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ing to New York and Emmett. Her overwhelming joy at being in the Big Apple city for the first time, and the sprightly, cheerful depiction she gave of her journey as an adventurous voyage made Emmett feel very old, hardened by the reality of the weapon stuffed in his waistband and the unhesitating intention he had only moments before about using it. She was very young.
Her arrival, however, had changed the spot he was put on by the East Village hippie leaders, and when she further told Emmett that Fyllis, Lacey Pines and the Hun were also on their way to the city and should arrive within the next twenty-four hours, it made his situation drastically different from what it formerly had been. He was no longer alone. He immediately called the person who phoned him the night before with the news that he was deemed too dangerous to live, and told his friendly contact about the arrival of his sisters and brother from San Francisco and asked him to spread the news among the East Village leadership who wanted him out of the way. He told him to inform them that he would be returning to the West Coast with Natural Suzanne and the others as soon as possible, within a week or two, hoping that the news of his imminent departure would give the hippie punks enough reason to cancel their plans for his dispatch.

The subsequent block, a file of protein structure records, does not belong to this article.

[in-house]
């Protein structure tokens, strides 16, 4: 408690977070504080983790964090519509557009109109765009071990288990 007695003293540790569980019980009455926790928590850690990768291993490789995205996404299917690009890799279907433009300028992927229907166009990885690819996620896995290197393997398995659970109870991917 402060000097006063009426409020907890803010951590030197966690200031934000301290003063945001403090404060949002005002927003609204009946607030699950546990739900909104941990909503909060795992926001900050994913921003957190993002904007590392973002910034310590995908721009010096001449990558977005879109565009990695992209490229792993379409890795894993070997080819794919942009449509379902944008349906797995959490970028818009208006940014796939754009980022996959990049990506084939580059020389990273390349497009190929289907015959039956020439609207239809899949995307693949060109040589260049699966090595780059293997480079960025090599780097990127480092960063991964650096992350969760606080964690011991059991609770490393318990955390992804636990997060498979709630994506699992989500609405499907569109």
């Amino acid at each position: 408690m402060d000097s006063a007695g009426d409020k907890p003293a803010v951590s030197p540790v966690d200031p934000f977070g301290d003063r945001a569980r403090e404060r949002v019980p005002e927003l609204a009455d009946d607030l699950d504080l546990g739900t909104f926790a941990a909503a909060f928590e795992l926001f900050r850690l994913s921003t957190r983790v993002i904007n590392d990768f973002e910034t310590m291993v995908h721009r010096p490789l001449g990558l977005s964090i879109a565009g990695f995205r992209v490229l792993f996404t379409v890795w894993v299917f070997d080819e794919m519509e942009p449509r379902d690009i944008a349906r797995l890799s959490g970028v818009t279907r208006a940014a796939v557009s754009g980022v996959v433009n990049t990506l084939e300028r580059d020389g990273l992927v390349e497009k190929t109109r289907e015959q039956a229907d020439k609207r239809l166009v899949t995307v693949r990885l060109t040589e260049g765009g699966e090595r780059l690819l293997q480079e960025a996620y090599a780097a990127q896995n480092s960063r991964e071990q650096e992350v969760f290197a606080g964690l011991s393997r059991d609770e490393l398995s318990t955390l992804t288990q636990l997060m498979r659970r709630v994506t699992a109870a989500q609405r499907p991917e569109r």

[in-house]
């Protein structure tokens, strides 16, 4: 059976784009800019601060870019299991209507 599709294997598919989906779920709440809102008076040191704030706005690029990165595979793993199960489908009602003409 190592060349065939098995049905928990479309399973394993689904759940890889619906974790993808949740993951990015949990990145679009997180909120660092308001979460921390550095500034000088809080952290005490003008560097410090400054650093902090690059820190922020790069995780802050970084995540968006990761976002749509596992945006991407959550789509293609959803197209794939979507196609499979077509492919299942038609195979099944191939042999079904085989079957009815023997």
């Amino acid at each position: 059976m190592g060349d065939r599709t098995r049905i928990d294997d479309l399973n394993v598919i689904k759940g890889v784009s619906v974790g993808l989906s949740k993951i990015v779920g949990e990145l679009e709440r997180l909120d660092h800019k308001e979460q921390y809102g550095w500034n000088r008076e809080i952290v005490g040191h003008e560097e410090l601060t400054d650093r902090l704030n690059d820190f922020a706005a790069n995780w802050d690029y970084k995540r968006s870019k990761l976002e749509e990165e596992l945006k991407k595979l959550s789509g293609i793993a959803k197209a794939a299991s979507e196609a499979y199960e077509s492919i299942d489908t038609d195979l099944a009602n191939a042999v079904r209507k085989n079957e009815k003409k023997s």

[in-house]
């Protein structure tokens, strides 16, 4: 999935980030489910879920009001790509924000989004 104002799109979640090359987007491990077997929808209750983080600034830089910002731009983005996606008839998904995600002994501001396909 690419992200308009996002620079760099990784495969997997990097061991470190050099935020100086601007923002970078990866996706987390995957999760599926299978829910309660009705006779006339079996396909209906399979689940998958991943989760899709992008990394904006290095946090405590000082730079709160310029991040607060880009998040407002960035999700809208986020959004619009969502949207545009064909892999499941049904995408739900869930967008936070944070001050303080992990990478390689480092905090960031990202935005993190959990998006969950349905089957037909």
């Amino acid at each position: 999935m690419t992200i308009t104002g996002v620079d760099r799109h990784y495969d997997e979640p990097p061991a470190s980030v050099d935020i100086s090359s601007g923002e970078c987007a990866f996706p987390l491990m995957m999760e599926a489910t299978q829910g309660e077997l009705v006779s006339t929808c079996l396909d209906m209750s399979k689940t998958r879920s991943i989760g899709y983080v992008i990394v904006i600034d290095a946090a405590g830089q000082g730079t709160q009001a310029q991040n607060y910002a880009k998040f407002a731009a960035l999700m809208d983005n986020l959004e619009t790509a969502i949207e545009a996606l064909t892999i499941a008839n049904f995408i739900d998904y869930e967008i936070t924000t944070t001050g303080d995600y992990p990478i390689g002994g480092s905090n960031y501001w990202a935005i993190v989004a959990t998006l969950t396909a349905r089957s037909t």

Emmett was satisfied that it would work, and by the time the others arrived from San Francisco later that same day, it had. The East Village hippie hierarchy conferred about the new development and they unanimously resolved to drop their plans since he was leaving anyway, which was all they wanted in the first place. Emmett's friend phoned him with the news of their decision, but also warned him that the postponement was based on the grounds he would split the city within the next two weeks, and further advised him to plan accordingly. "Okay, thanks a lot. You really saved me this time around 'n I won't forget it. Be seeing you!"
Emmett continued meeting with the East Side community's activist and social-political groups, such as the Angry Arts, the Black Mask, the Anarchists, the Real Great Society and the Group Image, and talked over the possibility of their forming a coalition to organize a New York Communication Company of their own and establish other services for the people in the neighborhood by cooperating, instead of competing among themselves and bad-mouthing each other.
He knew he had very little time left to get anything relevant started, but he tried just the same to turn some sort of trick before [end page 351]